In dealing with Biblical and Literary metaphors, there are no perfect fits. But I have to disagree with you. The account of the woman with the issue of blood is not about sin, it is about a condition. The condition of being a women in a society where men make the rules. Similarly being a person with same-sex attractions is not a sin, it is a human condition.

    Just like the society who marks the woman in the story as unclean, as I grew up, my society in large part marked me, a same-gender loving person, as unclean, sinful and an abomination.

    This is not to discount the reality of sin. The woman caught in the act of adultery (which you mention) was admonished by Jesus (or at least by the person who wrote the account of the incident) to go and sin no more. In the passage, the Gospel writer reaffirms that the act of adultery is sinful. But the not the condition of being a heterosexual. (Glaringly missing from the story is the man who was also caught in the act of adultery.)

    I don’t believe it is a sin to be a person with same-sex attractions or to act on them, just like it is not a sin to act on other-sex attactions by heterosexuals and bisexual people.

    It is a matter of relationships. Jesus was concerned with relationships above all else. Adultery, rape, addictive sexual encounters can do harm to our relationships with others and ourselves.

    I believe if sex is used to hurt or humiliate or it is done regardless of an already existing commited relationship elsewhere it is wrong.

    Finally, according to the text, Jesus does not “remove the reason” for this woman’s ostracisation. Her faith heals her. This is what makes the story so powerful. This “unclean woman” has the faith necessary to heal herself.

    She is still ostracised by virtue of the fact that she is a woman in a society where women are oppressed. Every month she still has to deal with the draconian laws regarding her period. (I still have to deal with homophobia around me) but she found affirmation in Jesus. He could have called her out on breaking the “rules”, rather he praised her for her faith.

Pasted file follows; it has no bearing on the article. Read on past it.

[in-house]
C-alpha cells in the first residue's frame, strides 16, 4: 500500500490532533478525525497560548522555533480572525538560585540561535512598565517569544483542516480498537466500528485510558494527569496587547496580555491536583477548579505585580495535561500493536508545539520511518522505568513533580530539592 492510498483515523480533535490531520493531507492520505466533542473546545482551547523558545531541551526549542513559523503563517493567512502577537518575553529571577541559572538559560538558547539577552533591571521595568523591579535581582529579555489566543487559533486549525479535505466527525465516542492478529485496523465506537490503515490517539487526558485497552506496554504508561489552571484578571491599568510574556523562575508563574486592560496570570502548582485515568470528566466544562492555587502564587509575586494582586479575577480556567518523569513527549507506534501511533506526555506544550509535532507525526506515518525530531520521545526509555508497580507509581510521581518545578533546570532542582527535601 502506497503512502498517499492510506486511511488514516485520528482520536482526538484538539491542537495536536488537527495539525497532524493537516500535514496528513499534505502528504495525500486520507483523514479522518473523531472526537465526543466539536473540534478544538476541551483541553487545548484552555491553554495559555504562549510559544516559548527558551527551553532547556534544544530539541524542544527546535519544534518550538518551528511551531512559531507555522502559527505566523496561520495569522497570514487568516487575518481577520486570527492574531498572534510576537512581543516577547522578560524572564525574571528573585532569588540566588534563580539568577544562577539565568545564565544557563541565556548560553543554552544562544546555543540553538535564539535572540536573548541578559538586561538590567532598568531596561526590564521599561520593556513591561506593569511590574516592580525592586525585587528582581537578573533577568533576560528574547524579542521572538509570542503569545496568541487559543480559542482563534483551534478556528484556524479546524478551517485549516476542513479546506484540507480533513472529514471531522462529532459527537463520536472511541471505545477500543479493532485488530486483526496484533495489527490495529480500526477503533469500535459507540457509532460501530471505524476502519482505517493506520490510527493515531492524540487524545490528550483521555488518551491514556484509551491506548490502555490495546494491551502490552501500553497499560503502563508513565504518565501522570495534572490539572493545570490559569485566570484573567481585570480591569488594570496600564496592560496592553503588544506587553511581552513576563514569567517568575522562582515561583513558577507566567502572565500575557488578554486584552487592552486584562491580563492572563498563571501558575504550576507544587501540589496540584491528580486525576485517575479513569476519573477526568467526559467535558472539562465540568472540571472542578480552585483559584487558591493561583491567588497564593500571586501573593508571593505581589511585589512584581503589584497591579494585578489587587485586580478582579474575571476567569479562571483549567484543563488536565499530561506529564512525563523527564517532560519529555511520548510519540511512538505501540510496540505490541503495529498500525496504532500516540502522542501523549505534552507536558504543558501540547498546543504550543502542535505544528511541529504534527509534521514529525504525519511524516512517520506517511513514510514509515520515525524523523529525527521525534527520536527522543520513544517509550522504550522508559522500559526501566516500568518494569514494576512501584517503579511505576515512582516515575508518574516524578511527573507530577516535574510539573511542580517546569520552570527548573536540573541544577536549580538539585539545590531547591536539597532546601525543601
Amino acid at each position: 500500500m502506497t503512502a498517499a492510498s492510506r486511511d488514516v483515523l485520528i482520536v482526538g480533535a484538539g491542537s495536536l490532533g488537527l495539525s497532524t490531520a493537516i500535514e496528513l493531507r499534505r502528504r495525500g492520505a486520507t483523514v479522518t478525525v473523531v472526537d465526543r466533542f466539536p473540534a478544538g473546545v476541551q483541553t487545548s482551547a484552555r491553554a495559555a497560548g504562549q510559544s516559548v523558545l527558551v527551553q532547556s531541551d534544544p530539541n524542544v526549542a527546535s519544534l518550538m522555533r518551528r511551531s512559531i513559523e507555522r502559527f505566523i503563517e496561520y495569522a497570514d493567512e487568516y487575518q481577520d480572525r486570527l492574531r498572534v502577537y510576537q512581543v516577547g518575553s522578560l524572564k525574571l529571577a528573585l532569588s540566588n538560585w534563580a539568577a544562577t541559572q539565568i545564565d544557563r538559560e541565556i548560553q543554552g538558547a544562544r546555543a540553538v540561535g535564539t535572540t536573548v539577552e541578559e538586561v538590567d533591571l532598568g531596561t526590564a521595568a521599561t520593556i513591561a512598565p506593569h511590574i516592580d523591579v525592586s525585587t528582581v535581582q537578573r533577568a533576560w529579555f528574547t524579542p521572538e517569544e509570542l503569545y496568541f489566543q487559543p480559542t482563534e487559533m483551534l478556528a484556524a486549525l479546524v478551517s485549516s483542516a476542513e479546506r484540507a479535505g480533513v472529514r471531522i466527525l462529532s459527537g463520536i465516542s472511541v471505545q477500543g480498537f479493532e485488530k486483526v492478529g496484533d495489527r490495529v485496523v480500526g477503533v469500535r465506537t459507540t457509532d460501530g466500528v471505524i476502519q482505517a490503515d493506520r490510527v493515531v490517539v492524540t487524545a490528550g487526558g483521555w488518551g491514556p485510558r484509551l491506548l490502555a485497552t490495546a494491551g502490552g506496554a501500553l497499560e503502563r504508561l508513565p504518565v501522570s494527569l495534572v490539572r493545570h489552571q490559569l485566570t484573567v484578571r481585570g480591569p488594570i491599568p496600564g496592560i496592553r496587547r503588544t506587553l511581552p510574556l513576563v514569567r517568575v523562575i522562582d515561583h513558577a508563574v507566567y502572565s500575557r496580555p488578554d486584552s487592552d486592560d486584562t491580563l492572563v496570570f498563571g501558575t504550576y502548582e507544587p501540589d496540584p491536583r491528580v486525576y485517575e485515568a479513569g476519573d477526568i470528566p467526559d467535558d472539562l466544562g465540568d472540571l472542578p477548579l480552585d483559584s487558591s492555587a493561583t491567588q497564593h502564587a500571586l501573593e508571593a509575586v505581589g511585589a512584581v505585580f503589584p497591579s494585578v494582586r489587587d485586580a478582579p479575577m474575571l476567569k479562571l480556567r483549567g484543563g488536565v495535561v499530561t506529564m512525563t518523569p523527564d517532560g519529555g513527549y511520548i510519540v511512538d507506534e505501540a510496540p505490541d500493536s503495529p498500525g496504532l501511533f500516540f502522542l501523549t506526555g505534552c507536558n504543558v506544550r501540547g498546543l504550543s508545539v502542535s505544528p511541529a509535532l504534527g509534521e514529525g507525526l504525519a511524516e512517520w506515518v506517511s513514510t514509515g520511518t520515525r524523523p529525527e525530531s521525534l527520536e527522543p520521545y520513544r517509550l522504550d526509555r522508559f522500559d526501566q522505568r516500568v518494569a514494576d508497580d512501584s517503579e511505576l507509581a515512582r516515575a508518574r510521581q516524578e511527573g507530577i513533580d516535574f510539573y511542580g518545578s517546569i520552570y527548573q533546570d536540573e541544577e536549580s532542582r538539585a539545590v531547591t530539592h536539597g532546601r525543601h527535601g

In my spiritual life, as a same-gender loving man, I feel affirmed by God, accetpted by God, and at the end of the day, in spite of what the world and church around me may say, what I have inside is far more important than what the world outside has to say.

    Do I then live any kind of life I wish, eating and drinking and drugging and sexing it up without any thought to others or myself? Absolutely not. I am NOT an unclean person, my faith has healed me of any notion to believe otherwise. I choosse to treat myself and others with dignity and respect.

  7. no-nuthin on September 13, 2005 at 2:49 am Reply

    Even for a hetero and non-christian, your analogy was impressive.

    I’m happy you threw off all that “ex-gay” nonsense. Those people need a punch in the nose.

  8. Willie Hewes on September 13, 2005 at 7:58 am Reply

    Wonderful, Peterson.

    Yes, the likeness holds up under scrutiny. Well done.

  9. Clayton Kroh on September 14, 2005 at 6:37 pm Reply

    Bringing up this story has particular importance now because the Catholic church is poised to enact new rules that will preclude gay men from becoming priests. Not gay men in relationships, or gay men who are sexually active–gay men, period. It doesn’t matter if you’ve been celibate for 10 years, the church has changed its view and is now excluded men because of who they are, not because of any sins they’ve committed. Quite disturbing for the church to step so far away from the core Christian value of forgiveness and embrace blatant discrimination based not on acts but on being. It would do the Vatican well to reread this story from the Bible and reflect.

  10. lyrafowlpotter on May 28, 2006 at 9:30 am Reply

    I find it funny, that you would say acting on sexual desires is not a sin. Because it is very clear that sex outside of marriage is a sin. Yet, not just that, but purity is what Jesus was all about.

    This women being cleansed obviously had pain, and Jesus healed her from it. I also know that sometimes “Christians” are not as loving as they are supposed to be. Yet, how can you use this as a picture to justify your actions?

    Our choices make us who we are. You may call me naive, but I myself have been there. Do you think because I chose to become straight that I am going against who I am? No, I found who I was masked behind the deception of freedom in sexuality.